IBPP Research Associates: Sri Lanka


This article - Brothel Raids Hotting Up by Sunil Jayasiri and Champika Fernando - originally appeared in the Sri Lankan online newspaper Midweek Mirror (which became the Daily Mirror (http://www.dailymirror.lk/) after this article was published). The authors discuss the interface of prostitution, the law, and law enforcement as well as the number of seemingly commonalities throughout the world.

While the article could not be provided for download due copyright restrictions, the IBPP provided the following comments:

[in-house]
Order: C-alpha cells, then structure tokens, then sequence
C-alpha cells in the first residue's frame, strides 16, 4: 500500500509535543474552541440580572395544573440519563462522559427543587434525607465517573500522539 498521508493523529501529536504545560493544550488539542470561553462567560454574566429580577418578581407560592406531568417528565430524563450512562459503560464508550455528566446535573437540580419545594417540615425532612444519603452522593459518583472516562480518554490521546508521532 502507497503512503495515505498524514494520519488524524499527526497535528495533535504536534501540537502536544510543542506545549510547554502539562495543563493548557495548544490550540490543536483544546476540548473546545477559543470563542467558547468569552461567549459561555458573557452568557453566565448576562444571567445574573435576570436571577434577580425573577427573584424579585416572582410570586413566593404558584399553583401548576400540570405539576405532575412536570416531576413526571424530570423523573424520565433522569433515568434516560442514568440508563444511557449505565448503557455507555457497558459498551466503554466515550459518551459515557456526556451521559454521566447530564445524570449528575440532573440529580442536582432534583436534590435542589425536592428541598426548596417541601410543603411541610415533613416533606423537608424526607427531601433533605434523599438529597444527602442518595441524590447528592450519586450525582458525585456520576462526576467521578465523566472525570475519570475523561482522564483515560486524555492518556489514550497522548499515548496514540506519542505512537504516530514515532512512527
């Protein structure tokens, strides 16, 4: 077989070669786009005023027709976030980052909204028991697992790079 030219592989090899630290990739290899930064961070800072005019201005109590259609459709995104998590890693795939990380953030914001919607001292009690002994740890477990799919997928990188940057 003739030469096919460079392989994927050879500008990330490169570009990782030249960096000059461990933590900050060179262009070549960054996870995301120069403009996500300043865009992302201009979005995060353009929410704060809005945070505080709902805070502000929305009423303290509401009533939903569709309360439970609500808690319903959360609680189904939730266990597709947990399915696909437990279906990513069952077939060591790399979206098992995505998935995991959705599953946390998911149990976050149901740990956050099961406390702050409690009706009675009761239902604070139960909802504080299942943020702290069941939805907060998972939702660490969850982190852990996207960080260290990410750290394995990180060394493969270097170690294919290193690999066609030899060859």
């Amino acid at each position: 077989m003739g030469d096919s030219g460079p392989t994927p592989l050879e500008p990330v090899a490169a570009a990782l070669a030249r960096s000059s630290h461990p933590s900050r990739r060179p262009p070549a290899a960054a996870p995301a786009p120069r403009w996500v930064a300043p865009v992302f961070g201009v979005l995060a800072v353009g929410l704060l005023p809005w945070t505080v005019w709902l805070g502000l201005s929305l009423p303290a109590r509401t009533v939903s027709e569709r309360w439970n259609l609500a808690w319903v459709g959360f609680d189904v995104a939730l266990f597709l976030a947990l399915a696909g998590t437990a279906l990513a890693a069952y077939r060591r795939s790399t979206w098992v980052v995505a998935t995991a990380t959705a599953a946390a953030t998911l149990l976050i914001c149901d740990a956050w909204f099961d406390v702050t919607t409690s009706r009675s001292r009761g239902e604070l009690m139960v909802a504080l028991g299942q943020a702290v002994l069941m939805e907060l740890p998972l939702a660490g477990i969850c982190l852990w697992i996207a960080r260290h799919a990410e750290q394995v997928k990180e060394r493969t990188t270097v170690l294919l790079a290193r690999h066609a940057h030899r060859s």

The interface of prostitution, the law, and law enforcement seems to have a number of commonalities throughout the world. Laws and law enforcement policies on prostitution fluctuate with changes in elected and non-elected officials, movers and shakers in a community or polis, and unexpected events. These changes seem to largely reflect personal predilections, ambitions, and ideologies of those in power, with power, or desiring more power and often breed a weakening of the respect for the law and the rule of law. This weakening is further reinforced when inevitably some of those seeking a ratcheting up of law and law enforcement strategies and tactics are prostitution clients-- as are some of the polis who egg them on. The historical cycles of legal and law enforcement crackdowns and let ups regarding prostitution defy rational and logical analysis and may be an advertisement for at least the face validity of psychological constructs such as the unconscious, defense mechanisms, and primary process of psychoanalysis; the collective unconscious, archetypes, and shadow of analytic (Jungian) psychology.

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